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The original item was published from 3/13/2019 9:36:14 AM to 9/4/2020 1:49:58 PM.

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Posted on: March 13, 2019

[ARCHIVED] Eugene Police Department Earns Re-Accreditation

In 2018, EPD went through the recertification process with the Oregon Accreditation Alliance, which issued Eugene Police Department its first certificate of accreditation in 2015. Monday, during the City Council’s Ceremonial Matters, executive director with the OAA, presented EPD Chief Chris Skinner with the accreditation plaque. 


To be accredited, an agency must meet 102 professional standards comprised of over 400 separate requirements contained within those standards. Agencies go through a recertification process every three years. 


Eugene Police began the process with OAA in January 2014 and during the process, the association reviewed the department and its policies to ensure compliance to highest level of professional standards of accountability, management, and operations. The chief executive officer of an organization invites an outside third party (in this case, OAA) into their department to review and inspect everything associated with their operations and render an opinion as to whether they meet a set of best practice standards for that profession. That requires courage, transparency and commitment to high standards.


The Oregon Accreditation Alliance is governed by the Oregon Accreditation Alliance Board, comprised of representatives from the Oregon Association Chiefs of Police, the Oregon State Sheriffs’ Association, and the Oregon Chapter of the Association of Public Safety Communications Officials.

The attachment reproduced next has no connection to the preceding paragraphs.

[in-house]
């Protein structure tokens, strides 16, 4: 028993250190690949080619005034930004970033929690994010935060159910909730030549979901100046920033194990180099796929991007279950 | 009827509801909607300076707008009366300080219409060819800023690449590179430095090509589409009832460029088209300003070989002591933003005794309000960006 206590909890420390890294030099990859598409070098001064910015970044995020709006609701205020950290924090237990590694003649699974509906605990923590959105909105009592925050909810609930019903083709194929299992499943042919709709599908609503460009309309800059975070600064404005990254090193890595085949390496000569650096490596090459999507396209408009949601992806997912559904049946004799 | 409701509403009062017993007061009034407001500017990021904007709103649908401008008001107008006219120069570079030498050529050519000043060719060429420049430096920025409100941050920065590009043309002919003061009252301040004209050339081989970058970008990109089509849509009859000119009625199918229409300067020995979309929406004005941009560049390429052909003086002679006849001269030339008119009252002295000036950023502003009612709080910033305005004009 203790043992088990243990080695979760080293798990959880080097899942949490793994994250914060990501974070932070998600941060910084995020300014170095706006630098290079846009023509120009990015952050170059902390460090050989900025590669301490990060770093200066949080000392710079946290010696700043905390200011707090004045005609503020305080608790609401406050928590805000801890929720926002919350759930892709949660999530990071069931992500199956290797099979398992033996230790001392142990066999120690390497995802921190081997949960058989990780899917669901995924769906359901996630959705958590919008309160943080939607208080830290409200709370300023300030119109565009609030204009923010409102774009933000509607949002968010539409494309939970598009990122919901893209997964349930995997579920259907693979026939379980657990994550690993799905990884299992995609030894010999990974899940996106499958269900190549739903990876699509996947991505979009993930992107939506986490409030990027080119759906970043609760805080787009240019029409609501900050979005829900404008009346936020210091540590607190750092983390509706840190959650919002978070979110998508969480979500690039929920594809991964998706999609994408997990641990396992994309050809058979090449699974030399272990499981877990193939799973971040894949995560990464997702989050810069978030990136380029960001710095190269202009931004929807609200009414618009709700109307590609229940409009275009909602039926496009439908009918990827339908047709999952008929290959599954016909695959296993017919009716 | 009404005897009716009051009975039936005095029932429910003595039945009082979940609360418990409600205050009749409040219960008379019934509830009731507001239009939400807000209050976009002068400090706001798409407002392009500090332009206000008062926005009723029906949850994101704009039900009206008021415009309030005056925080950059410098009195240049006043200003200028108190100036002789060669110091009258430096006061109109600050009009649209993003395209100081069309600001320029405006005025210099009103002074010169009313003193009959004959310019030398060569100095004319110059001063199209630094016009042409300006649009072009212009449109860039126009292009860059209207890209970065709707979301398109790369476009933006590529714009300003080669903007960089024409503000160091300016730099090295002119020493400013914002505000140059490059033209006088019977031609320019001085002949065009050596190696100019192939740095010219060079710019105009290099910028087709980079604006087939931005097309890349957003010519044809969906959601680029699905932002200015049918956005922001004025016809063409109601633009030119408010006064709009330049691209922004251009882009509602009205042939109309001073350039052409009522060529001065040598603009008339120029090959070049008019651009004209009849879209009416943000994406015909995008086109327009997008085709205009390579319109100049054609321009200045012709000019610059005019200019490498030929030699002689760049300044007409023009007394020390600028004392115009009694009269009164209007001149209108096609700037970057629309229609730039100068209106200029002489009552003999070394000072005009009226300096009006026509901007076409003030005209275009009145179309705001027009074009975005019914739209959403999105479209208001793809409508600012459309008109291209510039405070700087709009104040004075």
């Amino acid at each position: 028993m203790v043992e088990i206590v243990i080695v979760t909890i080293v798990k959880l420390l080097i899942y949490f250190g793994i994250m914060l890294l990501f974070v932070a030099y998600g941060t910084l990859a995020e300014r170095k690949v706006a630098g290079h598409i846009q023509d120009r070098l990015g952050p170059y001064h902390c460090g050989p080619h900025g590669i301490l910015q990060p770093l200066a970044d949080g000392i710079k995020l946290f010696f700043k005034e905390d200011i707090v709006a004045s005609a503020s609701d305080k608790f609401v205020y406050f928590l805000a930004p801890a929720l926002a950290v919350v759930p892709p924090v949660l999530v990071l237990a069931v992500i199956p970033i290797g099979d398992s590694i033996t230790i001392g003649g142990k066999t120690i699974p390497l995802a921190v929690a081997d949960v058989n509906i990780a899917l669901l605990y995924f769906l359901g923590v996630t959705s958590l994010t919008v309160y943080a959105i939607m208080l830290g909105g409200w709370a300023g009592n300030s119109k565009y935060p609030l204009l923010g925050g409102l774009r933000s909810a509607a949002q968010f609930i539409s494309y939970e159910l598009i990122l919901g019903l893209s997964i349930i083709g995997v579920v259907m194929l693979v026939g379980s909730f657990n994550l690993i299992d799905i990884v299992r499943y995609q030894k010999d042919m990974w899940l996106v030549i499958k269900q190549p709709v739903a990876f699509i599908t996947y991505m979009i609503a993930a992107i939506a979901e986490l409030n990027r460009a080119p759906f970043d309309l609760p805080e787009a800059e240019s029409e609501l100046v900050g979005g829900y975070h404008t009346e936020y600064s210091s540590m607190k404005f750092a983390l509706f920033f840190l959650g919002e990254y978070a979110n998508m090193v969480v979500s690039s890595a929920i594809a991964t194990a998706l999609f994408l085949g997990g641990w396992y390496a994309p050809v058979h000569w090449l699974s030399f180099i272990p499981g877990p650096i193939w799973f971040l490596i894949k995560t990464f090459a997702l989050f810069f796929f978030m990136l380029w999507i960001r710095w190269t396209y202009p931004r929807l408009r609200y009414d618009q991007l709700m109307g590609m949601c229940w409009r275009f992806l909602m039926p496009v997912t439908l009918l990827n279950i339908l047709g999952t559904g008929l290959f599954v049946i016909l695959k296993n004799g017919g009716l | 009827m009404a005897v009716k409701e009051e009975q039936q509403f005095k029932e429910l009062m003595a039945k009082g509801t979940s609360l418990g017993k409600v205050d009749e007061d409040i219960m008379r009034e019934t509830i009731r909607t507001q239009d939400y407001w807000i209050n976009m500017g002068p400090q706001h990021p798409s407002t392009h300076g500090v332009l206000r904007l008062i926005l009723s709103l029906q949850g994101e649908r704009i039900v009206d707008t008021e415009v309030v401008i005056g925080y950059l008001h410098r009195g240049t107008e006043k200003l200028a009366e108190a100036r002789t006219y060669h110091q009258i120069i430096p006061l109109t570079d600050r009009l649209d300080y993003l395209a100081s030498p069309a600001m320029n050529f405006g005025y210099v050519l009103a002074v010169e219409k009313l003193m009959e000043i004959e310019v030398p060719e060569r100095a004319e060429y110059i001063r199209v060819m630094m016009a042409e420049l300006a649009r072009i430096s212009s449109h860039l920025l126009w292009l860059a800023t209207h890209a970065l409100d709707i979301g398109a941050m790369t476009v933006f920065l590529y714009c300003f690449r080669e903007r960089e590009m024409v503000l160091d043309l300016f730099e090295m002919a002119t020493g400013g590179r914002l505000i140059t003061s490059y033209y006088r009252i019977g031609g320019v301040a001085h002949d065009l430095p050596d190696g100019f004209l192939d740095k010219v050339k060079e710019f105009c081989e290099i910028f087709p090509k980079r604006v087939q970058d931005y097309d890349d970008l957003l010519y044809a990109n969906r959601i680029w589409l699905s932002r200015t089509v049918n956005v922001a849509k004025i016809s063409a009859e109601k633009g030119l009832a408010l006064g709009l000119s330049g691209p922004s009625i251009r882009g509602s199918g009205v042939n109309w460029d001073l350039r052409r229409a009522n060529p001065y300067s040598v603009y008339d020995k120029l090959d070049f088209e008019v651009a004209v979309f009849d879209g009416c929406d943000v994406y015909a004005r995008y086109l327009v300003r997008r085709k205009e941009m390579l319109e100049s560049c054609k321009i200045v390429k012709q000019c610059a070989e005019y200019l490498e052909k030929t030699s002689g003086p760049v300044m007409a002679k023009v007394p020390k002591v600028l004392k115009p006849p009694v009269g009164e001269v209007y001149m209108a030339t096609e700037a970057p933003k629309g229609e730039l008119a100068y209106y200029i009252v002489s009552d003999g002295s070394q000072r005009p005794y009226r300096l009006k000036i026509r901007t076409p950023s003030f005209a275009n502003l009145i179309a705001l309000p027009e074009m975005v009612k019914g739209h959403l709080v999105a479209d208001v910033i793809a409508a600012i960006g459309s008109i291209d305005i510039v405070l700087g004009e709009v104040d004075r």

Central Lane 911 received its certificate of accreditation from OAA in 2016, and has a recertification process every three years, with the next date in January 2019.


EPD's Forensics Evidence Unit successfully renewed their accreditation in 2017, after becoming the state's first local lab awarded American Society of Crime Laboratory Directors accreditation in 2013. 


According to Ed Boyd, executive director of Oregon Accreditation Alliance (and chief of police, retired), "Accreditation means that an agency, their operations, management, policies and procedures meet the best practices the industry has to offer. The accreditation process in general is a progressive and contemporary way of helping law enforcement agencies evaluate and improve their overall performance and provides formal and professional recognition that an organization meets or exceeds best practice expectations of service and quality in the profession. To be accredited, an agency must meet 102 professional standards comprised of over 400 separate requirements contained within those standards.  It also, in my opinion, takes courage for an organization to take on the rigorous accreditation process.  Anytime the chief executive officer of an organization invites an outside third party into their department to review and inspect everything associated with their operations and render an opinion as to whether they meet a set of best practice standards for that profession that by itself shows commitment, transparency and dedication to excellence."  

 For more on OAA, http://www.oracall.org/

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